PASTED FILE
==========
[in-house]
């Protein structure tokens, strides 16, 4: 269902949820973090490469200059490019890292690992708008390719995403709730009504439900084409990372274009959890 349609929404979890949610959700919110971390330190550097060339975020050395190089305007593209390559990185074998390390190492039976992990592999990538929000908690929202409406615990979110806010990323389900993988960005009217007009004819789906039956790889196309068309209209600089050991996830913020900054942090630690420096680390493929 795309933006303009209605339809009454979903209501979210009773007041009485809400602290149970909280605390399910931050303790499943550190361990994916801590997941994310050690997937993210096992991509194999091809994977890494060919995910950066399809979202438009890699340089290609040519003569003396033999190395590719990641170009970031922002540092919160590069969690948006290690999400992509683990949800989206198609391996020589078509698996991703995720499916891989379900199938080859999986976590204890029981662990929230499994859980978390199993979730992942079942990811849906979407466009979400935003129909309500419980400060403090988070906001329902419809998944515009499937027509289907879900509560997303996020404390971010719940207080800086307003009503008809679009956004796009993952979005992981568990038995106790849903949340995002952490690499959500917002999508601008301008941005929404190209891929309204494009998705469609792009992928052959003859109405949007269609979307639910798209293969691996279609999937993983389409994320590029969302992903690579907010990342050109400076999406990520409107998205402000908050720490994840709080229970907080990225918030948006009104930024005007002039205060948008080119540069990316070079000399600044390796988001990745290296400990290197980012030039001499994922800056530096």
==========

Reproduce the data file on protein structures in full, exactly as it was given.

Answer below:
[in-house]
């Protein structure tokens, strides 16, 4: 269902949820973090490469200059490019890292690992708008390719995403709730009504439900084409990372274009959890 349609929404979890949610959700919110971390330190550097060339975020050395190089305007593209390559990185074998390390190492039976992990592999990538929000908690929202409406615990979110806010990323389900993988960005009217007009004819789906039956790889196309068309209209600089050991996830913020900054942090630690420096680390493929 795309933006303009209605339809009454979903209501979210009773007041009485809400602290149970909280605390399910931050303790499943550190361990994916801590997941994310050690997937993210096992991509194999091809994977890494060919995910950066399809979202438009890699340089290609040519003569003396033999190395590719990641170009970031922002540092919160590069969690948006290690999400992509683990949800989206198609391996020589078509698996991703995720499916891989379900199938080859999986976590204890029981662990929230499994859980978390199993979730992942079942990811849906979407466009979400935003129909309500419980400060403090988070906001329902419809998944515009499937027509289907879900509560997303996020404390971010719940207080800086307003009503008809679009956004796009993952979005992981568990038995106790849903949340995002952490690499959500917002999508601008301008941005929404190209891929309204494009998705469609792009992928052959003859109405949007269609979307639910798209293969691996279609999937993983389409994320590029969302992903690579907010990342050109400076999406990520409107998205402000908050720490994840709080229970907080990225918030948006009104930024005007002039205060948008080119540069990316070079000399600044390796988001990745290296400990290197980012030039001499994922800056530096």